Chain Comparisons

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You can compare multiple items with multiple comparison operators with chain comparison. For example

x > y > z

is just a short form of:

x > y and y > z

This will evaluate to True only if both comparisons are True.

The general form is

a OP b OP c OP d ...

Where OP represents one of the multiple comparison operations you can use, and the letters represent arbitrary valid expressions.

Note that 0 != 1 != 0 evaluates to True, even though 0 != 0 is False. Unlike the common mathematical notation in which x != y != z means that x, y and z have different values. Chaining == operations has the natural meaning in most cases, since equality is generally transitive.


There is no theoretical limit on how many items and comparison operations you use as long you have proper syntax:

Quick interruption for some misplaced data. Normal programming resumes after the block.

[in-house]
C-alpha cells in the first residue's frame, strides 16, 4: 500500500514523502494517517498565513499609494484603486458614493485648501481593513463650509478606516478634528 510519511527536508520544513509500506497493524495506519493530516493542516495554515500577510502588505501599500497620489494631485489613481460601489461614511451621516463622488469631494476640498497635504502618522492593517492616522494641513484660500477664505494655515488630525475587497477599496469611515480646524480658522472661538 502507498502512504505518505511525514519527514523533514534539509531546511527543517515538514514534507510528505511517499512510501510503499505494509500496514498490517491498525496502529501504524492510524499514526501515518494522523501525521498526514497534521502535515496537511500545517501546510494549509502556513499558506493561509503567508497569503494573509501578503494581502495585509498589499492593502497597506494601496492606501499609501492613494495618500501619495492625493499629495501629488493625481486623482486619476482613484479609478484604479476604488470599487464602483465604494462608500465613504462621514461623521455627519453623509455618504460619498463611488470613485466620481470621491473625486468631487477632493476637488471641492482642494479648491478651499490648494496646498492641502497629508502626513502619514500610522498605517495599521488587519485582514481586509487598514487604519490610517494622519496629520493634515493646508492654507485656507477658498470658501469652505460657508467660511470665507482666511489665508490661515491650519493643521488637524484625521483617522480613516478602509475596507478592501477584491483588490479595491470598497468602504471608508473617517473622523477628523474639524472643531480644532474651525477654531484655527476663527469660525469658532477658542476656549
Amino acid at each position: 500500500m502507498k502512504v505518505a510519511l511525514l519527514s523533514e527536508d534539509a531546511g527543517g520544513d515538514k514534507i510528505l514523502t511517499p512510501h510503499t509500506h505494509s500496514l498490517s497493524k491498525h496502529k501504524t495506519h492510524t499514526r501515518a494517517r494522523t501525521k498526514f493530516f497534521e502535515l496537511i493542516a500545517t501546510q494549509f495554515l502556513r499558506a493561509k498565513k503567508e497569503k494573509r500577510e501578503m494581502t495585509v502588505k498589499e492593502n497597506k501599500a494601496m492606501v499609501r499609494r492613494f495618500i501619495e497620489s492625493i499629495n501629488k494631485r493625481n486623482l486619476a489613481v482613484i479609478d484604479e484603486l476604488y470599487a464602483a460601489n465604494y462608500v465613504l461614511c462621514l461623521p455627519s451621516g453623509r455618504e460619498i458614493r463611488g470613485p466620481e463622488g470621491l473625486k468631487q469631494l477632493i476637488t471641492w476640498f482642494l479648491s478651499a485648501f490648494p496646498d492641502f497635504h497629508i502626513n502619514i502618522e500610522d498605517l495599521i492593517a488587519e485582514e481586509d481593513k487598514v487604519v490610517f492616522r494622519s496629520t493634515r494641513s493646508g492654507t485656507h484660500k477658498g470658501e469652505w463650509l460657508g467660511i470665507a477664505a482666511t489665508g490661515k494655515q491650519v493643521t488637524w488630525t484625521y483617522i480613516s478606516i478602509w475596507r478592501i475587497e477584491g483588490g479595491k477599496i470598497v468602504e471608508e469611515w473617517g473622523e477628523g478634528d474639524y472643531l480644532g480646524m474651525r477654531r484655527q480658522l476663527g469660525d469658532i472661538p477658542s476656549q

1 > -1 < 2 > 0.5 < 100 != 24

The above returns True if each comparison returns True. However, using convoluted chaining is not a good style. A good chaining will be "directional", not more complicated than

1 > x > -4 > y != 8

Side effects

As soon as one comparison returns False, the expression evaluates immediately to False, skipping all remaining comparisons.

Note that the expression exp in a > exp > b will be evaluated only once, whereas in the case of

a > exp and exp > b

exp will be computed twice if a > exp is true.


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